He however explained that it appeared that those who could not meet the deadline never liked the deal, thus, their failure offered better chances to the firms that met the deadline. Similarly, the Managing Director of NDPHC, Mr. James Olotu, who confirmed the NCP’s position on the requests for deadline extension, said only serious investors would be transparently considered in the sale of the 10 power plants.
Olotu disclosed while speaking on the sideline of the conference that the process was not for unwilling investors, whose stock in trade was to seek for extension of deadline within the process, adding that some bidders, who were ready for business had expressed their wish for a swift completion of the privatisation process.
“Like the chairman, technical committee of NCP said, examination time is examination time, there is no time you are set for examination that all the students are ready, some are ready, and some think that it won’t hold but this would hold, this programme will hold. We have a timeline that by June next year, all the power plants will be handed over,” Olotu said.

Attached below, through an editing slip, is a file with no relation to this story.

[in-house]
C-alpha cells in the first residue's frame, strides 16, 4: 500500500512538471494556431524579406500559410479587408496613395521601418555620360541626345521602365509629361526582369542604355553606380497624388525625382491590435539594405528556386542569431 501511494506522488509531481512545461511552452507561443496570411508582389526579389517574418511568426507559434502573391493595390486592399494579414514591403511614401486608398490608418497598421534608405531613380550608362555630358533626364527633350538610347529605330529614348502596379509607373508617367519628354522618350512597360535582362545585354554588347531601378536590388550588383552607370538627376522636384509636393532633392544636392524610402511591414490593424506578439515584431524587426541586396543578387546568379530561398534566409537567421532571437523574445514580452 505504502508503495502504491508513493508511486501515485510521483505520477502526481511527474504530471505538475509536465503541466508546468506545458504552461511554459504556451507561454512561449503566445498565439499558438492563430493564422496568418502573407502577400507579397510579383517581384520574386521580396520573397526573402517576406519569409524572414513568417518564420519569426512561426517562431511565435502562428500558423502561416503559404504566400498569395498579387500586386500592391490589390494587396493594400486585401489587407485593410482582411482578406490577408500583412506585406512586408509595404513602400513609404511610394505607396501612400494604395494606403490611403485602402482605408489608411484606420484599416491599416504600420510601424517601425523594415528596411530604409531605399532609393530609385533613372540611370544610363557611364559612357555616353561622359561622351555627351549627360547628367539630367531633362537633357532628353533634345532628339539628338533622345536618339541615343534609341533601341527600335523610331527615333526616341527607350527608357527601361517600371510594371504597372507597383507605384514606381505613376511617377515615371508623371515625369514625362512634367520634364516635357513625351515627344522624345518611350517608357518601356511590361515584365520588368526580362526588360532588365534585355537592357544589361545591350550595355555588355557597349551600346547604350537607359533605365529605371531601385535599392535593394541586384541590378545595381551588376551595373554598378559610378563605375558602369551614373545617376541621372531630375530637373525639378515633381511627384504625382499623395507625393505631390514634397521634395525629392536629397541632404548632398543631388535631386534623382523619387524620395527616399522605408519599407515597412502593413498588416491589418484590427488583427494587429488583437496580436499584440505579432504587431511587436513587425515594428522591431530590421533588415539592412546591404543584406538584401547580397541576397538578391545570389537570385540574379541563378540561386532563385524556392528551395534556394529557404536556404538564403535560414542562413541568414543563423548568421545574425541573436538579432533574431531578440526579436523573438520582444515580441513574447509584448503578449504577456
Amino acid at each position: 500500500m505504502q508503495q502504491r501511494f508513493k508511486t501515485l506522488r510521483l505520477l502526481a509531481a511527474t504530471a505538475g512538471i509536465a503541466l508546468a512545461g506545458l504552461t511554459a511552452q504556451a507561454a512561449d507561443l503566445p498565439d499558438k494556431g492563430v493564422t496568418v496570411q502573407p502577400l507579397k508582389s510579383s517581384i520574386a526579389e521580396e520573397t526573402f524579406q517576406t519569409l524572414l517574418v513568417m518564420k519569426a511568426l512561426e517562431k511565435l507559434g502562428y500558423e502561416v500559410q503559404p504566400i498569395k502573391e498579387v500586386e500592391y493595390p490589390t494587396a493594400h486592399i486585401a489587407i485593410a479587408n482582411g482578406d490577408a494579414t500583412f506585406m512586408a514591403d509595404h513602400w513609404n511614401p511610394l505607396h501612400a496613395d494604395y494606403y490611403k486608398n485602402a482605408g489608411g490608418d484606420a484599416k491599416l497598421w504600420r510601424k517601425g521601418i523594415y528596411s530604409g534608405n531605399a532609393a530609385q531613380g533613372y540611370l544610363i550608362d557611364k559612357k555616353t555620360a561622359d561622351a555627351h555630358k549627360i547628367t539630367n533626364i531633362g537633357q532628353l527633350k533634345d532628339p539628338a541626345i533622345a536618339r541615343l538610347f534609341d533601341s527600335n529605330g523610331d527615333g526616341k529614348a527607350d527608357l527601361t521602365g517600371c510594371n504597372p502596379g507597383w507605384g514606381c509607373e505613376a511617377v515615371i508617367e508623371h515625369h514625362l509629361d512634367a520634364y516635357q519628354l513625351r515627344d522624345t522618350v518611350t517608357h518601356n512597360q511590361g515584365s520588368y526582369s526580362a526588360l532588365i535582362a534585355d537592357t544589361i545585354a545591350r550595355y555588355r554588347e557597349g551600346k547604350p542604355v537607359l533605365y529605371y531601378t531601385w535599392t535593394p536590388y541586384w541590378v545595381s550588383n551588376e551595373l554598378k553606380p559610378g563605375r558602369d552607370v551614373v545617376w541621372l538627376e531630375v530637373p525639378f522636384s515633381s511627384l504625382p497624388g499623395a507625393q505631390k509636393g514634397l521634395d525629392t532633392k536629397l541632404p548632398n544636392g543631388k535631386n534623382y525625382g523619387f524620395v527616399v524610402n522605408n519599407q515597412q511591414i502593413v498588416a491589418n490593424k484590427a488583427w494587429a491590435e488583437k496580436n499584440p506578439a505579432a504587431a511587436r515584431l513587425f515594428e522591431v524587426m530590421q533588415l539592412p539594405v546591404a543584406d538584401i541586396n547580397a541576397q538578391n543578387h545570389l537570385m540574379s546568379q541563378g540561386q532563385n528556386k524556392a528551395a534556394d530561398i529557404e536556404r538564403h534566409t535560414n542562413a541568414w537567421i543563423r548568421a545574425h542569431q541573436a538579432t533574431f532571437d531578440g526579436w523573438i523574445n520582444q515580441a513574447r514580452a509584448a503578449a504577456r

He further explained that: “The point is that this business we are doing now is for people who are serious. Those who are ready they will tow with us, those who are not ready will fall by the wayside.
“You remember the process in privatisation of PHCN; we are expecting that too, even now that only the serious ones are ready and if we find any reason whatsoever to think that we should give them one more week, we will give them one more week subject to approval.
“But the point is that even if you give them six months more, some will still not be able to meet up. Do not forget that we already extended the timeline before; our EoI was supposed to start in June but we extended by one month and when we extended that particular one, other milestones were extended and yet they were still asking for more time.”
On the status of the power plants before their handover to successful bidders, Olotu said: “The important thing is that no power plant will be handed over to any successful bidder without it being completed in the manner in which we said it must be completed. No power plant will be handed over before it is completed and acceptable for hand over. No contractor will be relieved of any portion of its work before handing over. Every power plant will be fit for the purpose in line with how the contract guideline outlined. So, that’s the way its going to be.